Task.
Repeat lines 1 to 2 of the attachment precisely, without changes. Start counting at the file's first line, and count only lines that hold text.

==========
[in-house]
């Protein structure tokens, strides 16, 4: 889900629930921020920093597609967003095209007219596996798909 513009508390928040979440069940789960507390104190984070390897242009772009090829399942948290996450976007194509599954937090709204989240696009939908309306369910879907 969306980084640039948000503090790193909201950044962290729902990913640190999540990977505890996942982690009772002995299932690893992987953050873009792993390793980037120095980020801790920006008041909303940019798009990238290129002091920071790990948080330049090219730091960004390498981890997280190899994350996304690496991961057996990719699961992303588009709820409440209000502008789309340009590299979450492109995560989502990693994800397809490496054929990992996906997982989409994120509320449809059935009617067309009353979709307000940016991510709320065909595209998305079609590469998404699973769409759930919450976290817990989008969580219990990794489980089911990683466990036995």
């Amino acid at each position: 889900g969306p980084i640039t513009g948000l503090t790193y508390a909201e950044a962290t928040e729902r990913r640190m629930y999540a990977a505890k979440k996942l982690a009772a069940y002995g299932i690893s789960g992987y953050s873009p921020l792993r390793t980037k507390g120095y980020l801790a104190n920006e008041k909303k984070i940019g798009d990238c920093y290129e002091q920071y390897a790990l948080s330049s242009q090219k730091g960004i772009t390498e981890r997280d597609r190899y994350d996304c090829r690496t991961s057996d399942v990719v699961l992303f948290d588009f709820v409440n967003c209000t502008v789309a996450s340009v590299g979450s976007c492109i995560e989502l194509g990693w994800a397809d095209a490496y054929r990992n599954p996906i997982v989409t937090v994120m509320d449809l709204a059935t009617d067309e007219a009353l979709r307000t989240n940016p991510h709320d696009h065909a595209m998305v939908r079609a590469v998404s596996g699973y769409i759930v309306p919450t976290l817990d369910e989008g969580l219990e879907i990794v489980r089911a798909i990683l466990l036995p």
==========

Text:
[in-house]
């Protein structure tokens, strides 16, 4: 889900629930921020920093597609967003095209007219596996798909 513009508390928040979440069940789960507390104190984070390897242009772009090829399942948290996450976007194509599954937090709204989240696009939908309306369910879907 969306980084640039948000503090790193909201950044962290729902990913640190999540990977505890996942982690009772002995299932690893992987953050873009792993390793980037120095980020801790920006008041909303940019798009990238290129002091920071790990948080330049090219730091960004390498981890997280190899994350996304690496991961057996990719699961992303588009709820409440209000502008789309340009590299979450492109995560989502990693994800397809490496054929990992996906997982989409994120509320449809059935009617067309009353979709307000940016991510709320065909595209998305079609590469998404699973769409759930919450976290817990989008969580219990990794489980089911990683466990036995």